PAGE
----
Twitter Staffer Stops Blogging After Backlash

Updated: Alex Payne, a Twitter engineer, is shutting down his personal blog after a comment he posted on Twitter became the subject of a TechCrunch blog post and caused a minor firestorm among Twitter application developers and others involved with the company. The comment (which has since been deleted from Payne’s stream) referred to “some nifty site features” that had been implemented on the internal version of the Twitter site. The Twitter engineer said that if users had access to the same features, “you might not want to use third-party clients.”

As the TechCrunch post described, this caused a bit of consternation among developers, some of whom were concerned that Twitter would be implementing features that might compete with third-party Twitter tools such as Tweetdeck, Seesmic, etc. As TechCrunch writer MG Siegler noted in a post on his personal blog about the response to his piece, certain Twitter staffers were unimpressed with the article and expressed their displeasure (via Twitter, of course) over what they seemed to think was an overreaction to Payne’s comment.

So did the Twitter incident cause Payne to stop blogging? He says in his final blog post that while he intended the personal blog to be a place where he could talk about ideas, his posts had started to “spark whole conversations that I never intended to start in the first place, conversations that leech precious time and energy while contributing precious little back.” He also responded to someone on Twitter that he had been considering taking a break from blogging, but that the TechCrunch post “certainly pushed me to consider how I communicate.” And he said that he is “still baffled as to why anyone pays that level of attention to what I have to say.”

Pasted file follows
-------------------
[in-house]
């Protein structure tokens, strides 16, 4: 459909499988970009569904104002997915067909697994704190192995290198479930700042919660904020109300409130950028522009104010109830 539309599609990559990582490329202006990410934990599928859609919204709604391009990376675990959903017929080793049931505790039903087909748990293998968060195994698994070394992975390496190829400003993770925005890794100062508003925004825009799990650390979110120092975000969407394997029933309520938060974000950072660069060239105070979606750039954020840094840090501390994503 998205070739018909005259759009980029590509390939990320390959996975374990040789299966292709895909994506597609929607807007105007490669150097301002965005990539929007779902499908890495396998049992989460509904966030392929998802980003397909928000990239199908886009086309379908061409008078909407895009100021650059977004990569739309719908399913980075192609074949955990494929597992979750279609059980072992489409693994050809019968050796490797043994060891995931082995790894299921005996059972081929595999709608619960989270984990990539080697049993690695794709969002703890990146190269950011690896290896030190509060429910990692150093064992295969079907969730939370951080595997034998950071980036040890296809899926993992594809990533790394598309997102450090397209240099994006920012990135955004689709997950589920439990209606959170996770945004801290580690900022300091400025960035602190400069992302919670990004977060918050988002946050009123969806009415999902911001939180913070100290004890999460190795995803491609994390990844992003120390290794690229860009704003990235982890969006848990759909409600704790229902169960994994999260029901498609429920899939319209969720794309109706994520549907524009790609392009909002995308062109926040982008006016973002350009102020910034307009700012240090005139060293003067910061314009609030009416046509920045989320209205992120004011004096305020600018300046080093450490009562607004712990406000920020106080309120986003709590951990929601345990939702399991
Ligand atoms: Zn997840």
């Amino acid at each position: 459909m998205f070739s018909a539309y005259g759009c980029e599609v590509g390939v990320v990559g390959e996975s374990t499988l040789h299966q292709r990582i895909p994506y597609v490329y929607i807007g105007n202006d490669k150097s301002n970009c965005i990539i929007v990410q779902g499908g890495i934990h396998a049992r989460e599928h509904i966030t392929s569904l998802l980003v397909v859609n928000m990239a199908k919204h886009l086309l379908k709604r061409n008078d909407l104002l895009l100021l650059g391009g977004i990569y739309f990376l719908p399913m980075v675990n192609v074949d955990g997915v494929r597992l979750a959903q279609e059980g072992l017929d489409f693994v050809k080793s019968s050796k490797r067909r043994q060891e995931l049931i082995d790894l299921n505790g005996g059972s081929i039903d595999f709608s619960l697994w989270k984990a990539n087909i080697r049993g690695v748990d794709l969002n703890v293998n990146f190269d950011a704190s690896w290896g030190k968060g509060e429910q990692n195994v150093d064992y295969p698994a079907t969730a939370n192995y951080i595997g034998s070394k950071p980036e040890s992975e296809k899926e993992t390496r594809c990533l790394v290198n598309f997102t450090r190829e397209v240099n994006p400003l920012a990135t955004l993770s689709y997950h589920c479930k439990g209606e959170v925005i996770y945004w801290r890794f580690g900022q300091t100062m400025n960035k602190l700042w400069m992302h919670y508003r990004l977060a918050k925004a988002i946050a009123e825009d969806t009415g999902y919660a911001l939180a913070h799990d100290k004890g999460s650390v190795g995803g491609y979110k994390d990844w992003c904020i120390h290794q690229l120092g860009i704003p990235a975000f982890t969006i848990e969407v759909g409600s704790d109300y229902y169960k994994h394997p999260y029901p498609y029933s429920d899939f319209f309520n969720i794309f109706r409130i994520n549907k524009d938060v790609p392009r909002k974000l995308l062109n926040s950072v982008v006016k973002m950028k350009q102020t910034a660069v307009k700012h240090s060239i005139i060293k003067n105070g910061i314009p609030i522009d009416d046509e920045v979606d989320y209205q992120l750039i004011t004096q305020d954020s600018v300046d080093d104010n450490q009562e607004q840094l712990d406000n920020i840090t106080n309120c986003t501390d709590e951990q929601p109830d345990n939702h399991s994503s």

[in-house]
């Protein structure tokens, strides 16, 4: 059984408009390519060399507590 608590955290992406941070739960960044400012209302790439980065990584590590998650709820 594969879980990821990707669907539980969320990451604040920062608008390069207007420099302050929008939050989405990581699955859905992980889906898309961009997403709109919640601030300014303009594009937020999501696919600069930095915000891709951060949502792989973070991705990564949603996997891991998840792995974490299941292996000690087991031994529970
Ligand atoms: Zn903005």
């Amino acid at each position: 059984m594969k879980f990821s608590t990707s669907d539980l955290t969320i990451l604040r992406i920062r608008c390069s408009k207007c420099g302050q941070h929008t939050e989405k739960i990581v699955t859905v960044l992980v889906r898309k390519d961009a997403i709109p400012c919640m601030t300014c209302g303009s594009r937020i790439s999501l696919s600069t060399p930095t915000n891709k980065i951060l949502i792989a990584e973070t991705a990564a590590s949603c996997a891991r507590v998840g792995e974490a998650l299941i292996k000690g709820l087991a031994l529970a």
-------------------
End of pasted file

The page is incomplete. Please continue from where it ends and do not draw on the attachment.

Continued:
While the Twitter engineer said he will continue to use the service he helped create, it sounds like he will be more cautious about what he posts and the possible implications. He says: “Over time, I’m coming to realize what sort of messages I can communicate effectively via Twitter, and what sort I can’t.” And in a Twitter post, he says: “Learn from my mistake: talk about your business carefully.”

Although it’s too bad that Payne will no longer be sharing his thoughts about the service and its implications on his blog (which I confess I had become a fan of), it’s somewhat comforting to know that even one of the key architects behind this popular social media tool is still learning how to use it effectively — as we all are.

Update: Here’s a video clip of some Twitter staffers discussing Payne’s comments at a recent “tweetup” with Twitter developers at the company’s headquarters in San Francisco (thanks to Kosso from Phreadz, who posted a link to this video in a comment below):

http://vimeo.com/moogaloop.swf?clip_id=9868163&server=vimeo.com&show_title=1&show_byline=1&show_portrait=0&color=&fullscreen=1

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Thumbnail photo courtesy of Flickr user BrittneyBush. Feature photo courtesy of Flickr user Charlesdyer.

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